To open their 23rd season, a season of Strong Women, on stage at Powerstories Theatre is Strong Women In Science and the world debut of Carolyn Gage’s play, In McClintock’s Corn.
Opening on February 24 and running through March 12, with global live streams on March 4 and 11, In McClintock’s Corn is the true story of little-known Nobel-prize-winning geneticist Dr. Barbara McClintock spanning five decades beginning in the 1920s.
Dr. McClintock was an autistic trailblazer, a female pioneer who broke boundaries with her maize (corn) DNA research. Despite bullying from male colleagues, she persisted in her studies. She triumphed in a male-dominated field, eventually earning a Nobel prize and changing the understanding of human genetics and DNA.
Directed by Ami Sallee and stage managed by Allison Bica, the play features Nicole Jeannine Smith as Barbara, Taylor Elyse Belew as Harriet, Angelina Martinez as Doris/Martha/Phyllis, Newt Rametta as Margaret/Carl, and Bianca Borge as Hannah/Hellen/Jim.
Set entirely in a cornfield, the story examines Dr. McClintock’s revolutionary work and her relationship with her companion/partner Harriet Creighton. It tells the story of Dr. McClintock’s revolutionary quest to understand diversity in nature and to reframe “deviance” as an expression of natural variance.
Playwright Carolyn Gage is a neurodivergent playwright, performer, director, and activist. The author of several collections of lesbian and feminist-themed plays, over seventy plays, musicals, and one-woman shows, she specializes in non-traditional roles for women, especially those reclaiming famous lesbians whose stories have been distorted or erased from history.
In 2022, In McClintock’s Corn was a National Finalist for the Jane Chambers Award, sponsored by the Women in Theatre Program of the Association of Theatre in Higher Education (ATHE).
Carolyn explained, “Barbara started her career in the 20s at Cornell. Women were not allowed to get research or teaching jobs above the lowest associate or full professorships level. She faced discrimination throughout her life. She said at one point, “I’m going to do my life the very best I can and do my research with respect for the corn to the top of my ability. That’s where my real relationship is. That’s where I’m good, and I will put it all. I can’t compete with the men. So I don’t try.'”
During the course of writing In McClintock’s Corn, Carolyn discovered that she was on the autism spectrum like Barbara.
Carolyn stressed how thrilled she was to introduce patrons to Dr. McClintock.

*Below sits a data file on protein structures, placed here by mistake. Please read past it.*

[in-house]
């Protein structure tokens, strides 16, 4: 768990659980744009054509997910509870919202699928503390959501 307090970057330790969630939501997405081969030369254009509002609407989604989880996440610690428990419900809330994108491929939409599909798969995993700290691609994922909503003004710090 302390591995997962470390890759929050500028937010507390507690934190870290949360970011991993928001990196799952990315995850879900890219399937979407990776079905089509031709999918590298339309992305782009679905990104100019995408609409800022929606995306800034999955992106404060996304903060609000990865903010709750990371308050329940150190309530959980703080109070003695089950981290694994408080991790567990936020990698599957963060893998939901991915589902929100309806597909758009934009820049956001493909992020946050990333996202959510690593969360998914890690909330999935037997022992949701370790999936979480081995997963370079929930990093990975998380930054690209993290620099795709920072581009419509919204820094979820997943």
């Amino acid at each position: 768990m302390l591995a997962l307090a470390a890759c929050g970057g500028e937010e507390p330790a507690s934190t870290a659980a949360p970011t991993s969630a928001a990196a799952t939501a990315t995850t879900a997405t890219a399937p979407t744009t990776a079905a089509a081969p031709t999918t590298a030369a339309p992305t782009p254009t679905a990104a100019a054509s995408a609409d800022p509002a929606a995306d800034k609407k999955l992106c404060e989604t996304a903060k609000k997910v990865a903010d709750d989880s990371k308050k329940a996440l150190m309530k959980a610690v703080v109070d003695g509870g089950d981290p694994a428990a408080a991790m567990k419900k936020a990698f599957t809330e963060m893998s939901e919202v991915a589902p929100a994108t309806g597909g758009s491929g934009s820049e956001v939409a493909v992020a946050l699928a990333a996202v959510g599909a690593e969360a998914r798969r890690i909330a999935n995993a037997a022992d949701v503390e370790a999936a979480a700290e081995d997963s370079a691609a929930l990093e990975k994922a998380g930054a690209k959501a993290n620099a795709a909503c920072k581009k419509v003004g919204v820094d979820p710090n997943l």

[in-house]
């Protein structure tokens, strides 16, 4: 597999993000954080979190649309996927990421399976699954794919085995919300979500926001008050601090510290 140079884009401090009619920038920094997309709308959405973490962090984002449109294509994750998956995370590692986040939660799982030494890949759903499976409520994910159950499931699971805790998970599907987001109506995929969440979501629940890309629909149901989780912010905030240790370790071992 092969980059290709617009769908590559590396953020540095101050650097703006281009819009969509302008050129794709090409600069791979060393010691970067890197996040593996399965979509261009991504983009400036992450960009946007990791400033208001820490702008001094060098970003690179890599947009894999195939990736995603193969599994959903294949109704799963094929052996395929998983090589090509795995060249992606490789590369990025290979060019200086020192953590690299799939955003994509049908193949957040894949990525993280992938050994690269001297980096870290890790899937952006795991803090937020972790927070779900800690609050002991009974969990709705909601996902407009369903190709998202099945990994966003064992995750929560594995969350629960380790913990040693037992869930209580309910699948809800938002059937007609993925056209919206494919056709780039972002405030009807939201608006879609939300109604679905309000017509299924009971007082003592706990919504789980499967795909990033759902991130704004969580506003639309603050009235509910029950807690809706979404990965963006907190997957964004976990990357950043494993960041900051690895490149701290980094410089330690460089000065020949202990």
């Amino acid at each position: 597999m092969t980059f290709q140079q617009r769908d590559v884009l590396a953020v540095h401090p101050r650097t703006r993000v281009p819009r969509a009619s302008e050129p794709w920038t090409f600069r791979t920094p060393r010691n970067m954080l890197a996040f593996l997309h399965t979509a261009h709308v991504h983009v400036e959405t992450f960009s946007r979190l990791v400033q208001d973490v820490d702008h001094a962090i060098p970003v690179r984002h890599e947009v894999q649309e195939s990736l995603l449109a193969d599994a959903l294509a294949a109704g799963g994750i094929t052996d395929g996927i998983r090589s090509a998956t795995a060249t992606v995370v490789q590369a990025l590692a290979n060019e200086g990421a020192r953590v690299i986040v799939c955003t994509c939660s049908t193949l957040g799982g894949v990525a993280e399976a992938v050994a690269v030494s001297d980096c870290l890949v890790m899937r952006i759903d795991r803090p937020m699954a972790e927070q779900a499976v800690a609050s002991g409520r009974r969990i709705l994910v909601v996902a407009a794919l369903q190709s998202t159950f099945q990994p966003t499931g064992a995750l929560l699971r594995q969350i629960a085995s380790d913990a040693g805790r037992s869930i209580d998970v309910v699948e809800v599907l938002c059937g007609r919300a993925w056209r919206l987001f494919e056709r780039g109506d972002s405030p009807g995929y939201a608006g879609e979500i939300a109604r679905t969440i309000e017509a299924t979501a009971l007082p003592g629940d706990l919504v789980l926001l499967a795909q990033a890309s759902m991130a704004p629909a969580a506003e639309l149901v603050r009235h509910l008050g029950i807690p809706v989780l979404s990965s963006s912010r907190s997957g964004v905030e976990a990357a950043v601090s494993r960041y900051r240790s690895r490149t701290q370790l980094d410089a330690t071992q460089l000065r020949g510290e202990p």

“I want people to know about this woman, her work, and her relationship with Harriet, one of the few people who understood her work. I want to lift up that friendship, lift up same-sex intimacy. I also finished the play before I understood she was autistic. And the year I finished it, I also was diagnosed as autistic. And I’m like, well, that’s no wonder: her life made so much sense to me. So I wanted to put autism kind of front and center and show what it looks like to do intimacy when one partner is neurotypical, and the other is autistic. It’s a different trajectory. It’s not like they fall in love, some kind of conflict gets resolved, and they move into the house with the white picket fence and live happily ever after. They didn’t throw the friendship out when they realized their differences were so extreme. They said, OK, this template – the picket fence thing isn’t going to work for us – but I love you dearly, you love me dearly, and I can track your work. They found a way. They customized their intimacy to accommodate the fact that one was neurotypical and one was from the spectrum. It’s a remarkable love story that crosses five decades. I don’t believe anything in Barbara’s life would have been the same if it hadn’t been for Harriet Creighton. Having just one person who sees who you are and is always there is absolutely key.
“Barbara kept at her research until the world grew up and was ready to see what she had to say about diversity, particularly genes and DNA. Her male colleagues really dismissed and disrespected her. She never answered to that. She just kept working, and then suddenly, the world came to its knees and gave her the Nobel Prize.”
Theatre founder Fran Powers is excited that this story that debuted in the theatre’s first Voices of Women Theatre Festival when the theatre was dark during the pandemic is finally coming to light on stage two years later.
“We think this STEM story is so important that every show is free for STEM teachers and deeply discounted to $12 for all students,” said Fran. “Unfortunately, the themes in the 1920s are still so prevalent today. Using the playwright’s words, ‘this play is about the physical land that women and minorities are and are not allowed to occupy.’ Everyone should come to learn about Barbara’s groundbreaking story.”
Powerstories Theatre is located at 2105 W Kennedy Blvd. Tickets are $30 for adults, $25 for seniors and the military, and $12 for students. Showtimes are Thursday through Saturday at 8 pm and Sunday at 2 pm. To get more information and purchase tickets, visit bit.ly/PS_IMC. STEM teachers can get free tickets at bit.ly/PSeducators. To volunteer and see the show for FREE, visit bit.ly/IMCvolunteer